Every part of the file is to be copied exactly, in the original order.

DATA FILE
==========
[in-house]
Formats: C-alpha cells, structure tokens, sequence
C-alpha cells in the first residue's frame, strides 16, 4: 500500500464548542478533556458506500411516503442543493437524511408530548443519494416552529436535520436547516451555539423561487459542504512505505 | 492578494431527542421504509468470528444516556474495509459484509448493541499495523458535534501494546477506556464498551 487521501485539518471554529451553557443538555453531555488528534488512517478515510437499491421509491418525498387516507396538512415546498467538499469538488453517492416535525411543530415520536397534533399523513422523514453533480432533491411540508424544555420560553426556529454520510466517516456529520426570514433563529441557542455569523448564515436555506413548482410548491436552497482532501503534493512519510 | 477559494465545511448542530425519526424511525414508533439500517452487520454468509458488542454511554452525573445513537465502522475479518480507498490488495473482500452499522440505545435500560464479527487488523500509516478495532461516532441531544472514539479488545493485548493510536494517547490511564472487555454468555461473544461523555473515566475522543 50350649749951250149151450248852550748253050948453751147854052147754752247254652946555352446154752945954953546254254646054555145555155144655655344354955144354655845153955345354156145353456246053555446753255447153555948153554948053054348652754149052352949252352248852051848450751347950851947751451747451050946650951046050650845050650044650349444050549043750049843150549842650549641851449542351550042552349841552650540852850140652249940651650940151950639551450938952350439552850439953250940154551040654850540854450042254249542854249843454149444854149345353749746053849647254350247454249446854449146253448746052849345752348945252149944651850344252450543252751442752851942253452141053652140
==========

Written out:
[in-house]
Formats: C-alpha cells, structure tokens, sequence
C-alpha cells in the first residue's frame, strides 16, 4: 500500500464548542478533556458506500411516503442543493437524511408530548443519494416552529436535520436547516451555539423561487459542504512505505 | 492578494431527542421504509468470528444516556474495509459484509448493541499495523458535534501494546477506556464498551 487521501485539518471554529451553557443538555453531555488528534488512517478515510437499491421509491418525498387516507396538512415546498467538499469538488453517492416535525411543530415520536397534533399523513422523514453533480432533491411540508424544555420560553426556529454520510466517516456529520426570514433563529441557542455569523448564515436555506413548482410548491436552497482532501503534493512519510 | 477559494465545511448542530425519526424511525414508533439500517452487520454468509458488542454511554452525573445513537465502522475479518480507498490488495473482500452499522440505545435500560464479527487488523500509516478495532461516532441531544472514539479488545493485548493510536494517547490511564472487555454468555461473544461523555473515566475522543 50350649749951250149151450248852550748253050948453751147854052147754752247254652946555352446154752945954953546254254646054555145555155144655655344354955144354655845153955345354156145353456246053555446753255447153555948153554948053054348652754149052352949252352248852051848450751347950851947751451747451050946650951046050650845050650044650349444050549043750049843150549842650549641851449542351550042552349841552650540852850140652249940651650940151950639551450938952350439552850439953250940154551040654850540854450042254249542854249843454149444854149345353749746053849647254350247454249446854449146253448746052849345752348945252149944651850344252450543252751442752851942253452141053652140